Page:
I’ve seen a lot of professional questions raised and answered on FriendFeed. I’ve seen a lot of personal issues raised and in many cases helped with. I’ve seen one person encouraged to go to library school, mentored during library school, assisted with a post-graduation trip…and cheered on as he’s become an ALA Emerging Leader. I’ve done my own asking and answering. And LSW on FriendFeed, more than anything else, keeps me involved with the library community (and the open access community, for that matter).

For some reason–maybe the lack of size–it’s been easier to deal with trolls and spammers on FriendFeed than elsewhere. Maybe that’s because it’s always felt symmetrical: people who engaged in snark could reasonably expect to get snark back, and I never felt as though there was a hierarchy of FriendFeed users.

So there’s my probably useless plea:

Facebook: Keep FriendFeed running. We’ll appreciate it.

And, if not, at least some of us appreciate the six years’ extra life you’ve already given it.

The Open Access Landscape: 4. Arts & Architecture

Posted in open access on March 20th, 2015

Arts & Architecture includes most areas I’d consider to be in the fine arts (there are very few OA architecture journals) including music, art and dance—but note also two later topics, language & literature and media & communications. Due to original DOAJ subject assignment, or my own failures, there seem to be a few journals here that might properly belong in sociology. This topic includes 150 journals, which published a total of 2,647 articles in 2013.

Grades

Grade Journals %J Articles %A A/J
A

109

73%

2,461

93%

23

Free

106

97%

2,060

84%

19

Pay

3

3%

401

16%

134

B

3

2%

74

3%

25

Free

3

100%

74

100%

25

C

1

1%

15

1%

15

Unk.

1

100%

15

100%

15

D

37

25%

97

4%

3

Free

33

89%

90

93%

3

Pay

3

8%

7

7%

2

Unk.

1

3%

0%

0

Table 4.1. Journals and articles by price

Table 4.1 shows the number of journals and 2013 articles for each grade; the fee, pay and unknown numbers; and average articles per journal. Note that boldface percentages (grades) are percentages of all arts & architecture journals, while others are percentages of the particular grade—so, for example, 73% of the journals were grade A and 97% of that 73% were free.

There are no journals in this group with APCs higher than $999. The handful of APC-charging journals does include those with the most articles, as is typically the case.

The small number of D journals (and tiny number of articles!) includes these subgroups: C: nine journals, no articles in 2013; D: one journal with two articles in 2013; E: nine journals with nine articles in 2013; H: one journal with 27 articles in 2013; N: one journal with seven articles in 2013; S: 16 journals with 52 articles in 2013—small journals are not that unusual in this area.

Article Volume (including all of 2014)

2014 2013 2012 2011
Journals

128

130

144

135

%Free

95%

95%

94%

95%

Articles

2,947

2,647

2,742

2,275

%Free

82%

84%

80%

87%

Table 4.2. Journals and articles by date

Table 4.2 shows the number of free and APC-charging journals that published articles in each year, including all of 2014; how many articles those journals published; and what percentage were free.

The two “unknown” journals (with 15 articles in 2013) are omitted. The journal numbers still don’t add up because there are journals that didn’t publish articles in any given year—18 of them in 2013, for example.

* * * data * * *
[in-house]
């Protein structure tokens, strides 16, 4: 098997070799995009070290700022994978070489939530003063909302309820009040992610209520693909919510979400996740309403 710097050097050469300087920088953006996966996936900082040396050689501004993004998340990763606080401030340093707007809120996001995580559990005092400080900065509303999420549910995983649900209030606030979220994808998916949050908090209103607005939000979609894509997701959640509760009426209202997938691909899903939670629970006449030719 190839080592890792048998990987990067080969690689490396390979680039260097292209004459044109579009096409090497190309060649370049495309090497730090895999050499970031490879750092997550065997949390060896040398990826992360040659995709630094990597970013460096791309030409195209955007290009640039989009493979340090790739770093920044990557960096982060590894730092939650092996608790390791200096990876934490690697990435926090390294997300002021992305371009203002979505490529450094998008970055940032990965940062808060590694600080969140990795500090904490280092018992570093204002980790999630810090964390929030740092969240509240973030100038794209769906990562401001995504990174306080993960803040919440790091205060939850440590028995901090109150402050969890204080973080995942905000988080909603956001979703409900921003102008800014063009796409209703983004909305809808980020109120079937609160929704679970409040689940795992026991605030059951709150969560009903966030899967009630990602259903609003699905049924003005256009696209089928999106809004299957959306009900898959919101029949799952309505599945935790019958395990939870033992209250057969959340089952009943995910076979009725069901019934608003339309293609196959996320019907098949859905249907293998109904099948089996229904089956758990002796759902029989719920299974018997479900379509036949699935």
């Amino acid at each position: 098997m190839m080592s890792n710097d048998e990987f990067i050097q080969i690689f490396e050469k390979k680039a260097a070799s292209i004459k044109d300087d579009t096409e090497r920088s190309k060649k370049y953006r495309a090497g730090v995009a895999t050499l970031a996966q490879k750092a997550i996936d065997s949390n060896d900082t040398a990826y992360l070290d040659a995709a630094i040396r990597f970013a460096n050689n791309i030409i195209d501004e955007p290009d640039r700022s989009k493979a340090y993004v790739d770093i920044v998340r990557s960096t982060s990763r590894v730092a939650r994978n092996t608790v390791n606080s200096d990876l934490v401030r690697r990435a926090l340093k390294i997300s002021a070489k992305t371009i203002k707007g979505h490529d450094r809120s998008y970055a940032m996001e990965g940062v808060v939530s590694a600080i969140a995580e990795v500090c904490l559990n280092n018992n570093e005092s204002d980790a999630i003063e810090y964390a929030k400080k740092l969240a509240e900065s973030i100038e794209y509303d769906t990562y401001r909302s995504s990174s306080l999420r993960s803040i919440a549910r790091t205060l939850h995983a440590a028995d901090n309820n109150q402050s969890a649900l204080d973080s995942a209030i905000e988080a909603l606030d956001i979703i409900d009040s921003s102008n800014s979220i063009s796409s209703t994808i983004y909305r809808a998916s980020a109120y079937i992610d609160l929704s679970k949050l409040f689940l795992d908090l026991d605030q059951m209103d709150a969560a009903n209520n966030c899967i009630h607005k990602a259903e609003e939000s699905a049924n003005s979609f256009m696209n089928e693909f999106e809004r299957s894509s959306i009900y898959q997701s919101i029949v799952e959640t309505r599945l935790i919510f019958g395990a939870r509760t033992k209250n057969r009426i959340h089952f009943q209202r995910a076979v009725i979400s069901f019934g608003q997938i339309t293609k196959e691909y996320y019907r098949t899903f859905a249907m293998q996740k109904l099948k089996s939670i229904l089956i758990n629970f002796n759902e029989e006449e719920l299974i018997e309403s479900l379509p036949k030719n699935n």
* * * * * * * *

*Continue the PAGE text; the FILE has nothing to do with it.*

The percentages of free journals and articles are fairly typical of humanities journals—nearly all free across the board. In this case, there’s not even the fairly typical trend of lower free percentages in recent years.

Among this set of journals, OA activity appears to be increasing, with 2013 dropping slightly from 2012 and but 2014 bouncing back significantly.

Looked at on a journal-by-journal basis, 79 journals published more articles in 2014 than in 2013; 17 published the same number (including eight cases where that number was zero); 54 published fewer articles. In terms of significant change, 74 journals (49%) grew by at least 10%; 26 (17%) were relatively unchanged; and 50 (33%) declined by at least 10%, including 14 that have yet to post any 2014 articles (some of which may be small journals with long posting delays).

Journals No-Fee % Articles No-Fee %
Prolific
Large

2

0%

235

0%

Medium

4

75%

337

62%

Small

55

96%

1,376

96%

Sparse

89

97%

699

99%

Table 4.3. Journals by peak article volume

Table 4.3 shows the number of journals in each size category, 2013 articles for journals in that group, and what percentage is in no-fee journals. While there are no prolific journals in arts & architecture, there are two large ones, both with APCs—but nearly all the action is in small and sparse journals. Of course, 20 to 59 articles per year (small) seems perfectly reasonable for a journal in arts & architecture—as does, for that matter, 10 to 16 articles per year.

Fees (APCs)

APC Jour. %Fee %All Art. %Fee %All
High

0%

0%

0%

0%

Medium

0%

0%

0%

0%

Low

2

40%

2%

42

10%

2%

Nominal

3

60%

2%

366

90%

14%

None

124

96%

2,224

84%

Table 4.4. Journals and articles by fee range

Table 4.4 shows the number of journals (that published articles in 2013) in each fee range and the number of 2013 articles in those journals, omitting unknown cases. There are no high-APC journals here: the highest APC is $519 and two of the four nominal cases are truly nominal at $30 or less.

For what it’s worth—which, with so few data points, isn’t much—there is a negative correlation (-0.50) between APC level and number of articles in a journal’s peak year: that is, journals with smaller APCs tended to publish more articles. That’s unusual.